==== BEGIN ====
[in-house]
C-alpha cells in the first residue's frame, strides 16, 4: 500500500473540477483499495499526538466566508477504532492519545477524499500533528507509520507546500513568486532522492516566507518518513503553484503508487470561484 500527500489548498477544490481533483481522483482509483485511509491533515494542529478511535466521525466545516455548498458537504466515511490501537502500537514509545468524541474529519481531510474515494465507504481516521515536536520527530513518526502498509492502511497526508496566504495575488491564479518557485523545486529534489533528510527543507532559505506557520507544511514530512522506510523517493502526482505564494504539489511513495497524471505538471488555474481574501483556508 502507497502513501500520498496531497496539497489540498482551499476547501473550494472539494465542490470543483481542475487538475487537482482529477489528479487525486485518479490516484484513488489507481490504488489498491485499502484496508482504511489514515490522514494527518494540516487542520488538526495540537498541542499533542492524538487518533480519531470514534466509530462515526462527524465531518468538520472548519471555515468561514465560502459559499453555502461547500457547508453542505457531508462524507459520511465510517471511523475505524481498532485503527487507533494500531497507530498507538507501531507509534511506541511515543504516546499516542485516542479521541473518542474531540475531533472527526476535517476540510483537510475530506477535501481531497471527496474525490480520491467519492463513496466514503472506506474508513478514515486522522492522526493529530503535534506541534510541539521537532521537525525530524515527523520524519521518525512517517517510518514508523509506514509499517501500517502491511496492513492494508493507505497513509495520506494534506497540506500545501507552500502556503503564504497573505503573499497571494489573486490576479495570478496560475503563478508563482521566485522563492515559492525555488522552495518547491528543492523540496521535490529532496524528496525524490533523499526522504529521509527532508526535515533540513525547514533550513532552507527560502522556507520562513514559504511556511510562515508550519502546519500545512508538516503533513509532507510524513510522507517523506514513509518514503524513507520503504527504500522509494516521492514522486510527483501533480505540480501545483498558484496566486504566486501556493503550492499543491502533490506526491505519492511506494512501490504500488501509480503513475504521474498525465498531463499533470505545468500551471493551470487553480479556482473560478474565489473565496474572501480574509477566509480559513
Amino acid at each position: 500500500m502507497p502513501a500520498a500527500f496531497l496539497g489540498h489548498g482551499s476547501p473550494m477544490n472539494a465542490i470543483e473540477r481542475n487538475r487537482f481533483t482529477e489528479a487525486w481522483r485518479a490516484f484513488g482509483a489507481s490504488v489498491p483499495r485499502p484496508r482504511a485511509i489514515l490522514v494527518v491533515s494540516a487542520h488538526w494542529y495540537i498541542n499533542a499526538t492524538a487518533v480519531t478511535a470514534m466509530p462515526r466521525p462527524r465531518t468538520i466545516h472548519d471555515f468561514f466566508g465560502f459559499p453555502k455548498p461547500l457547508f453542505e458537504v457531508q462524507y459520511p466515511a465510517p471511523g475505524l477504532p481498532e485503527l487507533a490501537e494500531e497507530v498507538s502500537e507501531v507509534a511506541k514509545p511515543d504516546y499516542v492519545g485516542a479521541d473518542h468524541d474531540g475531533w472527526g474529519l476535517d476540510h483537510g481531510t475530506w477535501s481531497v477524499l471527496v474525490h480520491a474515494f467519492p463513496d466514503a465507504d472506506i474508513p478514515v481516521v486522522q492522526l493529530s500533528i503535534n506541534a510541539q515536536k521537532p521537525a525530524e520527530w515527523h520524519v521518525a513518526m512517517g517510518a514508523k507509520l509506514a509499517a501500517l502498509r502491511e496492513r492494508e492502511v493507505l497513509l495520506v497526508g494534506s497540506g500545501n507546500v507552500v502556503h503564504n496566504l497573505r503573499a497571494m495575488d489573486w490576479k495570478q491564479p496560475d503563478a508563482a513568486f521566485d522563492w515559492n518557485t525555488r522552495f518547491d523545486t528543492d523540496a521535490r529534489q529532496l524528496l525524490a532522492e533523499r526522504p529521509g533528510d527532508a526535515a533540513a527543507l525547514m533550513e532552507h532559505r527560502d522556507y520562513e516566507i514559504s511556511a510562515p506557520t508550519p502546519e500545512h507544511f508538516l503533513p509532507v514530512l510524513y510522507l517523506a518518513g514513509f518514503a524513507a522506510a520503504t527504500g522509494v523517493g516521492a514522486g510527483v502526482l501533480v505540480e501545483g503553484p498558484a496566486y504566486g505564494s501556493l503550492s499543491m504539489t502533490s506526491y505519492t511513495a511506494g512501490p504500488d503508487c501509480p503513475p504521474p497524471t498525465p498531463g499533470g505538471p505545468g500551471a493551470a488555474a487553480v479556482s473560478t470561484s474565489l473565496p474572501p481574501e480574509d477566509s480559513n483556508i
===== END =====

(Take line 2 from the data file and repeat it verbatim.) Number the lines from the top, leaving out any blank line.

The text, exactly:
C-alpha cells in the first residue's frame, strides 16, 4: 500500500473540477483499495499526538466566508477504532492519545477524499500533528507509520507546500513568486532522492516566507518518513503553484503508487470561484 500527500489548498477544490481533483481522483482509483485511509491533515494542529478511535466521525466545516455548498458537504466515511490501537502500537514509545468524541474529519481531510474515494465507504481516521515536536520527530513518526502498509492502511497526508496566504495575488491564479518557485523545486529534489533528510527543507532559505506557520507544511514530512522506510523517493502526482505564494504539489511513495497524471505538471488555474481574501483556508 502507497502513501500520498496531497496539497489540498482551499476547501473550494472539494465542490470543483481542475487538475487537482482529477489528479487525486485518479490516484484513488489507481490504488489498491485499502484496508482504511489514515490522514494527518494540516487542520488538526495540537498541542499533542492524538487518533480519531470514534466509530462515526462527524465531518468538520472548519471555515468561514465560502459559499453555502461547500457547508453542505457531508462524507459520511465510517471511523475505524481498532485503527487507533494500531497507530498507538507501531507509534511506541511515543504516546499516542485516542479521541473518542474531540475531533472527526476535517476540510483537510475530506477535501481531497471527496474525490480520491467519492463513496466514503472506506474508513478514515486522522492522526493529530503535534506541534510541539521537532521537525525530524515527523520524519521518525512517517517510518514508523509506514509499517501500517502491511496492513492494508493507505497513509495520506494534506497540506500545501507552500502556503503564504497573505503573499497571494489573486490576479495570478496560475503563478508563482521566485522563492515559492525555488522552495518547491528543492523540496521535490529532496524528496525524490533523499526522504529521509527532508526535515533540513525547514533550513532552507527560502522556507520562513514559504511556511510562515508550519502546519500545512508538516503533513509532507510524513510522507517523506514513509518514503524513507520503504527504500522509494516521492514522486510527483501533480505540480501545483498558484496566486504566486501556493503550492499543491502533490506526491505519492511506494512501490504500488501509480503513475504521474498525465498531463499533470505545468500551471493551470487553480479556482473560478474565489473565496474572501480574509477566509480559513